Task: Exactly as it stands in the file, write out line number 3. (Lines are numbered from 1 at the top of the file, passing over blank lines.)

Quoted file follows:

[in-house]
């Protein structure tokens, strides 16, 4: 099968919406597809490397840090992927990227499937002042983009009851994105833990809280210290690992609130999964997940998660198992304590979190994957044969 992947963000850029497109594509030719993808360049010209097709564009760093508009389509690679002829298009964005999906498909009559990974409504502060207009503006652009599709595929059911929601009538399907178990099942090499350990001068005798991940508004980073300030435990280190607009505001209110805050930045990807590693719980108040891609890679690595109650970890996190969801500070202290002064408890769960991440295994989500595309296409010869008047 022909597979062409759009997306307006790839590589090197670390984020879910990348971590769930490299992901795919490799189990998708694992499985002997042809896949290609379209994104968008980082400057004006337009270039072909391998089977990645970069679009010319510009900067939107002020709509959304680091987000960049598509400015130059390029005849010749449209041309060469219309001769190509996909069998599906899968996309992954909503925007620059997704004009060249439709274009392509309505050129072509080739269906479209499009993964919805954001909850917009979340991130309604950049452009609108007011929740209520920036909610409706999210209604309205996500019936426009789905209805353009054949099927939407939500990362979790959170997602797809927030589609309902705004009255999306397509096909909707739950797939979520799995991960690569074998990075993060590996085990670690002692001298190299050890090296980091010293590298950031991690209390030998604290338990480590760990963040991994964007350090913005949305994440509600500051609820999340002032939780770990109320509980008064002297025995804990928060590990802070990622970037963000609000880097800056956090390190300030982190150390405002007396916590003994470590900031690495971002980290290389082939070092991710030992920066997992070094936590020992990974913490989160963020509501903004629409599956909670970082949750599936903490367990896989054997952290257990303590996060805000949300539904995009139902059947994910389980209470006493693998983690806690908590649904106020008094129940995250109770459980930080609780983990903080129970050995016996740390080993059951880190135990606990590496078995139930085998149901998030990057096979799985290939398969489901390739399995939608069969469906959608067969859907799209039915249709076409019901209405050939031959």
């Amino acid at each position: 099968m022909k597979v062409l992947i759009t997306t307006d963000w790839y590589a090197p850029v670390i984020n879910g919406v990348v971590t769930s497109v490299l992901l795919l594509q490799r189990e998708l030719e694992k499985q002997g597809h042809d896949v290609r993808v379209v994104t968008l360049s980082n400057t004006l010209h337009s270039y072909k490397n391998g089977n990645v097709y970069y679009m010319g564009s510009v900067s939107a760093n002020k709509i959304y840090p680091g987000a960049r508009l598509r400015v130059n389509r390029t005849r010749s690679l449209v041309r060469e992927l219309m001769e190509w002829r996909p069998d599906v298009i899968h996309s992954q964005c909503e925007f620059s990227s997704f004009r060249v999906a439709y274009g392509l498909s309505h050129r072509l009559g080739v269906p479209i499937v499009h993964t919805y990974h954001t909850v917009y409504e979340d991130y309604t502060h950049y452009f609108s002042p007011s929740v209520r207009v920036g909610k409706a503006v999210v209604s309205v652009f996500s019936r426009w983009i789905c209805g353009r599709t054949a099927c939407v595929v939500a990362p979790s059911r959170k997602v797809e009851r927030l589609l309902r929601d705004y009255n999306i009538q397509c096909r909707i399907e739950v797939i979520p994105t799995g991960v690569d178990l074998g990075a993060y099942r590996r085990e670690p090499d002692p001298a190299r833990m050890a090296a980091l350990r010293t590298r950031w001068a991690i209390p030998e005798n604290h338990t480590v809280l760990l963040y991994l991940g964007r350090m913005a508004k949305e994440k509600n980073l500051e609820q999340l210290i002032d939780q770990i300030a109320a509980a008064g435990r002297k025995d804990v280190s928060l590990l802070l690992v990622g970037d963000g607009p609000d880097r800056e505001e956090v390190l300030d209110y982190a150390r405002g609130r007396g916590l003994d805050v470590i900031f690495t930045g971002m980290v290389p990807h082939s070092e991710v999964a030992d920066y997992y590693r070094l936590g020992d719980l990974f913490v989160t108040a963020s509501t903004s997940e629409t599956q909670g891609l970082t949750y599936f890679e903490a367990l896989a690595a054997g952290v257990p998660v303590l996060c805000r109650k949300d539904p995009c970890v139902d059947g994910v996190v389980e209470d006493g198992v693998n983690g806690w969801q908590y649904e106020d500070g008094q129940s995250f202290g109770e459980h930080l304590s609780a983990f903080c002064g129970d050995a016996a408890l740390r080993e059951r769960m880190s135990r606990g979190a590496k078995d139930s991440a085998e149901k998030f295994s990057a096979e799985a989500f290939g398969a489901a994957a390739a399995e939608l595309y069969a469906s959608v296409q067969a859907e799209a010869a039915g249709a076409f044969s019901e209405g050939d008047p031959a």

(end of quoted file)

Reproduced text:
């Amino acid at each position: 099968m022909k597979v062409l992947i759009t997306t307006d963000w790839y590589a090197p850029v670390i984020n879910g919406v990348v971590t769930s497109v490299l992901l795919l594509q490799r189990e998708l030719e694992k499985q002997g597809h042809d896949v290609r993808v379209v994104t968008l360049s980082n400057t004006l010209h337009s270039y072909k490397n391998g089977n990645v097709y970069y679009m010319g564009s510009v900067s939107a760093n002020k709509i959304y840090p680091g987000a960049r508009l598509r400015v130059n389509r390029t005849r010749s690679l449209v041309r060469e992927l219309m001769e190509w002829r996909p069998d599906v298009i899968h996309s992954q964005c909503e925007f620059s990227s997704f004009r060249v999906a439709y274009g392509l498909s309505h050129r072509l009559g080739v269906p479209i499937v499009h993964t919805y990974h954001t909850v917009y409504e979340d991130y309604t502060h950049y452009f609108s002042p007011s929740v209520r207009v920036g909610k409706a503006v999210v209604s309205v652009f996500s019936r426009w983009i789905c209805g353009r599709t054949a099927c939407v595929v939500a990362p979790s059911r959170k997602v797809e009851r927030l589609l309902r929601d705004y009255n999306i009538q397509c096909r909707i399907e739950v797939i979520p994105t799995g991960v690569d178990l074998g990075a993060y099942r590996r085990e670690p090499d002692p001298a190299r833990m050890a090296a980091l350990r010293t590298r950031w001068a991690i209390p030998e005798n604290h338990t480590v809280l760990l963040y991994l991940g964007r350090m913005a508004k949305e994440k509600n980073l500051e609820q999340l210290i002032d939780q770990i300030a109320a509980a008064g435990r002297k025995d804990v280190s928060l590990l802070l690992v990622g970037d963000g607009p609000d880097r800056e505001e956090v390190l300030d209110y982190a150390r405002g609130r007396g916590l003994d805050v470590i900031f690495t930045g971002m980290v290389p990807h082939s070092e991710v999964a030992d920066y997992y590693r070094l936590g020992d719980l990974f913490v989160t108040a963020s509501t903004s997940e629409t599956q909670g891609l970082t949750y599936f890679e903490a367990l896989a690595a054997g952290v257990p998660v303590l996060c805000r109650k949300d539904p995009c970890v139902d059947g994910v996190v389980e209470d006493g198992v693998n983690g806690w969801q908590y649904e106020d500070g008094q129940s995250f202290g109770e459980h930080l304590s609780a983990f903080c002064g129970d050995a016996a408890l740390r080993e059951r769960m880190s135990r606990g979190a590496k078995d139930s991440a085998e149901k998030f295994s990057a096979e799985a989500f290939g398969a489901a994957a390739a399995e939608l595309y069969a469906s959608v296409q067969a859907e799209a010869a039915g249709a076409f044969s019901e209405g050939d008047p031959a």